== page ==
A few weeks ago, Stefan Hausbeck told you about the ‘supplier logistics centre’ (LLZ) and now it is my turn to offer my insights. My name is Johannes Hertle and I am a manager at FIEGE, the contract logistics specialist, with responsibility for the branch in Marklkofen.

We were able to impress MANN+HUMMEL with our logistics concept for the Marklkofen location during the tender procedure and subsequently signed the relevant contract at the start of 2015. All those involved still agree, as they did then, that this partnership brought together two companies who share the same values and goals. From the moment the ink dried on the contract, this new partnership was characterised by transparent communication and clearly allocated responsibilities. The conditions were in place for long-lasting success.

As a participant in the project, I was responsible for appointing employees and also for defining the processes in the LLZ from the outset, which meant I had the opportunity to get to know the working environment and the people in question from early on. This ultimately led to my decision to pack up my belongings and move with my family from Augsburg to Lower Bavaria. The region and the people here made the decision relatively easy for me. More than two years have now gone by and I still enjoy actively helping to shape logistics developments here at the Marklkofen location – especially in these exciting times of digitalisation.

The benefits speak for themselves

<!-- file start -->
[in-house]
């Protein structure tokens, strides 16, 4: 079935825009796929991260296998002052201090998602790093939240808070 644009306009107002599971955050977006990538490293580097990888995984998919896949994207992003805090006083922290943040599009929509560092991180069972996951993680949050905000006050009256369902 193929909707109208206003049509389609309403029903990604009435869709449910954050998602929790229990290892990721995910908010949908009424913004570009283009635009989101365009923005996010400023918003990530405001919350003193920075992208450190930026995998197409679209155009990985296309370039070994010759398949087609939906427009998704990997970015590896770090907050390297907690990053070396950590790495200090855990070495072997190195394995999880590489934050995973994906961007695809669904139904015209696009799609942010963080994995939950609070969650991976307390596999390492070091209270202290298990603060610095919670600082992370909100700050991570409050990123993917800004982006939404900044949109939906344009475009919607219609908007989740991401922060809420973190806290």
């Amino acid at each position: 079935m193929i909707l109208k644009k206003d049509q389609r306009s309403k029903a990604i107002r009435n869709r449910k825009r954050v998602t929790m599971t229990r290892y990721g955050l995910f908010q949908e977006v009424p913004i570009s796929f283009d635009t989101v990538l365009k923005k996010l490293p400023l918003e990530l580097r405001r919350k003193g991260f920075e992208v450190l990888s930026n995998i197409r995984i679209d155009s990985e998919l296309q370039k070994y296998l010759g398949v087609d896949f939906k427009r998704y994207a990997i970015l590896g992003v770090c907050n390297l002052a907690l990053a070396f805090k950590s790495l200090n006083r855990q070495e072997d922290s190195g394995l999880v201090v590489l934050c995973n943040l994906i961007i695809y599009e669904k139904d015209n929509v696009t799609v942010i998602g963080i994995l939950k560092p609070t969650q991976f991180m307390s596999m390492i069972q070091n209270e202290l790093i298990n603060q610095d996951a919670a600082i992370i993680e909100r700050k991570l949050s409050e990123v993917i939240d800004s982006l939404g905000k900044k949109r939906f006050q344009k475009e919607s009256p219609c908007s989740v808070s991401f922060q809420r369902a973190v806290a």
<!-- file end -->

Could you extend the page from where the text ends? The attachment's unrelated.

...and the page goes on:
Our close and constructive partnership with our colleagues from MANN+HUMMEL meant that we were able to implement a large number of ideas during the construction phase. Some of these labour-intensive subsections are clearly visible today due to their large size. In addition to the LLZ itself, they include the rainwater collection basin for controlled surface drainage of rainwater, our roof surfaces and the large water reservoir to ensure that the high water pressure required for the sprinkler system can be provided.

The LLZ is connected to the MANN+HUMMEL production plants via our driverless transport system (DTS). This is not only an exciting technical development but it also provides all sorts of other benefits. Examples of this include lowering transport costs and reducing the long-term impact on the environment.

But even if the autonomous driving systems do break down, transportation can always be carried out by an alternative method. The direct proximity of the LLZ to the production plants ensures that production can be supplied at all times. It also gives us a huge amount of flexibility, which means that, here in the logistics centre, we can react quickly to any fluctuations in orders. With regard to future projects, and in order to be able to exploit synergies, it was decided that a third hall should be built in addition to the two halls that are required at present. This means that, in a few years’ time, we will have plenty of space for MANN+HUMMEL product components and will thus be able to secure the long-term growth of the location. For example, we are already planning to install a spunbond machine in Hall 33 in 2018.

I personally am delighted about what we have achieved together so far, and I’m also excited to see what else our future together will enable us to do. One thing, though, is certain: there will always be logistical challenges, but with our long-standing expertise, sufficient space and reliable staff, we can find a fast and appropriate solution for any supposed difficulty.